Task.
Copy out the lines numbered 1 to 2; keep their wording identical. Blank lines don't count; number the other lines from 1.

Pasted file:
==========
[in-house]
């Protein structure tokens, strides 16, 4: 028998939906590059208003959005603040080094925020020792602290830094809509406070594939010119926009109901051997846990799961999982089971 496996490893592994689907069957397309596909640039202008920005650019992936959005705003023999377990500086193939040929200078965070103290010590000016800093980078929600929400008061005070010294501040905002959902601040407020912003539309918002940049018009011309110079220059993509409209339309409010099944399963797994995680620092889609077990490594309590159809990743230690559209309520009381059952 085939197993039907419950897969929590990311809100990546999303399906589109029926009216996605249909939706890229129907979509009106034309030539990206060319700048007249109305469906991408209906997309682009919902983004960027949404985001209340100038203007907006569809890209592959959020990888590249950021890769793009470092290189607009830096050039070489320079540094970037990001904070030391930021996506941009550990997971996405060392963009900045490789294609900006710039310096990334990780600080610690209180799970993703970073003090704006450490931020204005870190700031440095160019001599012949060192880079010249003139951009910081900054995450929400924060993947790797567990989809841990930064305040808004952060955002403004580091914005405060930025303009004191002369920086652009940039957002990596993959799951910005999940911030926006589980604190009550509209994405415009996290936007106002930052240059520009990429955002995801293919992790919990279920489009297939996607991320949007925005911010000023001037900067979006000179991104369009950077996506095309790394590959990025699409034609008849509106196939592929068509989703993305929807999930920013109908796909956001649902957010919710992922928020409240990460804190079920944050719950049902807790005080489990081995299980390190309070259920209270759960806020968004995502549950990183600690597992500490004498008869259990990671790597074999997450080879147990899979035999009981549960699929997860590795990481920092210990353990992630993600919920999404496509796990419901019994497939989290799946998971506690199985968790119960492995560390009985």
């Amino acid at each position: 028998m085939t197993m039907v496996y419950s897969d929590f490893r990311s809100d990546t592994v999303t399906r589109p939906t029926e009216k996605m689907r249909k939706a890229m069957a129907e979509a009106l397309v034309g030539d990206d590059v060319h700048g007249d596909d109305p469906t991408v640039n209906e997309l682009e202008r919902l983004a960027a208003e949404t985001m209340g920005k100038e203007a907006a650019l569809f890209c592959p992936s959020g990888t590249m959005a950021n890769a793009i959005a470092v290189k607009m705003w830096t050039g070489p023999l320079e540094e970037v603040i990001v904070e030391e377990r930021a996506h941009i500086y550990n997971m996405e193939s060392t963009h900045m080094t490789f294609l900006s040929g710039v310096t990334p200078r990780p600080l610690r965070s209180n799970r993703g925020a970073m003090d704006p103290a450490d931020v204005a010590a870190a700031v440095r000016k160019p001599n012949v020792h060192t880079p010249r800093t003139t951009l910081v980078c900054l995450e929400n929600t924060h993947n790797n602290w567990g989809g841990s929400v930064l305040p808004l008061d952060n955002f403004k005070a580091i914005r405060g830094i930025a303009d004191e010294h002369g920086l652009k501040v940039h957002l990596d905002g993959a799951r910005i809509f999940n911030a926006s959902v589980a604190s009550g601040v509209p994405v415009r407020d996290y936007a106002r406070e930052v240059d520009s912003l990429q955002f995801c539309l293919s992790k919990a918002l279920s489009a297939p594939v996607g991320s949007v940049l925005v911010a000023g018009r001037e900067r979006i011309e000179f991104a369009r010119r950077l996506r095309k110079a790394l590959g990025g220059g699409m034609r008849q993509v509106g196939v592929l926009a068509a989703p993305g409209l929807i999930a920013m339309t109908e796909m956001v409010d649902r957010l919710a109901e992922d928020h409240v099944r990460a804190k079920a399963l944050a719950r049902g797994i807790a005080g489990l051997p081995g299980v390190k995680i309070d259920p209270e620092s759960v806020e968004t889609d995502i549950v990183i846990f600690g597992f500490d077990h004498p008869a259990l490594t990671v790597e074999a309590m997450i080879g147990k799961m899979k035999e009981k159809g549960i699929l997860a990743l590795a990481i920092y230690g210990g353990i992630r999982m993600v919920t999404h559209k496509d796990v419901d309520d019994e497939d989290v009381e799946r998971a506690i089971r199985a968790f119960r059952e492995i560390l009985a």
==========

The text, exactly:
[in-house]
């Protein structure tokens, strides 16, 4: 028998939906590059208003959005603040080094925020020792602290830094809509406070594939010119926009109901051997846990799961999982089971 496996490893592994689907069957397309596909640039202008920005650019992936959005705003023999377990500086193939040929200078965070103290010590000016800093980078929600929400008061005070010294501040905002959902601040407020912003539309918002940049018009011309110079220059993509409209339309409010099944399963797994995680620092889609077990490594309590159809990743230690559209309520009381059952 085939197993039907419950897969929590990311809100990546999303399906589109029926009216996605249909939706890229129907979509009106034309030539990206060319700048007249109305469906991408209906997309682009919902983004960027949404985001209340100038203007907006569809890209592959959020990888590249950021890769793009470092290189607009830096050039070489320079540094970037990001904070030391930021996506941009550990997971996405060392963009900045490789294609900006710039310096990334990780600080610690209180799970993703970073003090704006450490931020204005870190700031440095160019001599012949060192880079010249003139951009910081900054995450929400924060993947790797567990989809841990930064305040808004952060955002403004580091914005405060930025303009004191002369920086652009940039957002990596993959799951910005999940911030926006589980604190009550509209994405415009996290936007106002930052240059520009990429955002995801293919992790919990279920489009297939996607991320949007925005911010000023001037900067979006000179991104369009950077996506095309790394590959990025699409034609008849509106196939592929068509989703993305929807999930920013109908796909956001649902957010919710992922928020409240990460804190079920944050719950049902807790005080489990081995299980390190309070259920209270759960806020968004995502549950990183600690597992500490004498008869259990990671790597074999997450080879147990899979035999009981549960699929997860590795990481920092210990353990992630993600919920999404496509796990419901019994497939989290799946998971506690199985968790119960492995560390009985």